It is too soon to tell what the geopolitical impact of SARS-CoV-2 will be over the next few months or years. One thing which is clear is that the virus has underlined how there is a general lack of leadership in world affairs at this point in time.
In the first place, the United States has not assumed this role in this crisis. President Trump’s, America First focus and the policies his administration has pursued essentially preclude a more collectivist stance and the administration’s gross mishandling of the crisis in the U.S. has left it without anything to say to any other country. The mishandling of the situation on the USS Theodore Roosevelt and its Captian, Bret Crozier, is symptomatic of this administration’s focus on politics, rather than health and safety.
Secondly, Europe has also failed to respond with any kind of collective response to the situation. Essentially, the virus has shown very clearly that the European project is subordinate to national concerns. When things get serious, the nation-state takes over, closes its borders and does what it thinks it needs to do to keep people safe and the economy more or less intact.
In some ways, China may have actually emerged from the crisis with a more positive story than it had before it although its situation is actually quite nuanced. Clearly, the Chinese government could have done more to stem the outbreak at its source and is, to some degree, responsible for the tremendous loss of life and economic damage. China has shown, however, that its totalitarian and centralized political system is capable of dealing with threats of this order of magnitude once it started to bring all of its resources to bear. It is also reportedly providing international assistance for example to Italy.
As I write this blog we have double the confirmed cases in Italy and Spain than China had and cases are still rising exponentially in the United States. New York City, for example, is in much worse shape than Wuhan where the whole thing started.
As the crisis unfolded there was some speculation in the western press that the crisis could call into question the leadership of the Chinese Communist Party but that was clearly premature. What is unclear at this time is the economic impact that the crisis will have on China due to the temporary shut down in Hubei and also the drop in demand for Chinese made goods across a number of product categories. Longer-term, the outbreak has demonstrated the vulnerabilities of global supply chains and I know that many large companies are re-thinking some of their sourcing decisions to improve their strategic resilience.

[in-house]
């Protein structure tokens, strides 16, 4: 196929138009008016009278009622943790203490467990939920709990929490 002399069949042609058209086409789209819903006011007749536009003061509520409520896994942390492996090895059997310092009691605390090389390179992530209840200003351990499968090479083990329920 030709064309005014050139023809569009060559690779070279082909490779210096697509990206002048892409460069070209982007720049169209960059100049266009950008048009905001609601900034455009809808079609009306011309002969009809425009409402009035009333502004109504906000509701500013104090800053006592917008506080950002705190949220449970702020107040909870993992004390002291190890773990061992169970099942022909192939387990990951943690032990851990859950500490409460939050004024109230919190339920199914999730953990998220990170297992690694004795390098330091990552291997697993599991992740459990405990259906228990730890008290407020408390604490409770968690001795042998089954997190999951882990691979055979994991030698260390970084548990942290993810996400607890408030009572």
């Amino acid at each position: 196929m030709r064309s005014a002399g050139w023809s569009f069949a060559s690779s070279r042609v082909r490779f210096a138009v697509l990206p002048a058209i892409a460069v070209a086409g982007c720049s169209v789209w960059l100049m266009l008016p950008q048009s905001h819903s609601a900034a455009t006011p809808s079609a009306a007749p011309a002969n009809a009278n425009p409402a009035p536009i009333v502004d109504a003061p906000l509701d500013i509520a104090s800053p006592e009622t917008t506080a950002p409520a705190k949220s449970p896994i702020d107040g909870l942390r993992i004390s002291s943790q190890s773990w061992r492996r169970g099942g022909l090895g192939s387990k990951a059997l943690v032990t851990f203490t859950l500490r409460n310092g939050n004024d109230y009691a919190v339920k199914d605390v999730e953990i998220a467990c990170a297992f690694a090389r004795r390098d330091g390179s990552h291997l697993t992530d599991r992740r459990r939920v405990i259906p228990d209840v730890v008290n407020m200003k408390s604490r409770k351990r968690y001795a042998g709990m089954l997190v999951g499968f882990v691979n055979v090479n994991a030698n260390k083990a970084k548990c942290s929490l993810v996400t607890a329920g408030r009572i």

In a thoughtful article in the Financial Times a few weeks ago, Yuval Noah Harari, the author of Sapiens and Homo Deus, wrote about how the world may react in one of two ways as a result of the outbreak. One path will take us down the road to more nationalistic concerns, tighter surveillance of the populations and a smaller, poorer world in exchange for a false sense of safety. The other is that the crisis will show how urgently we need to cooperate with each other to deal with this and other critical issues facing the world.
While so far the indications may lead us to think that we will head down Harari’s darker road, I am still optimistic. What I see is the resilience of civil society in the West and the generosity of people who are helping each other in these difficult times.
I also think that this crisis will show how important it is to have people with real integrity in public office and hope that voters around the world will throw their support to candidates who are competent, understand the complex issues that we face, and steady in times of trouble.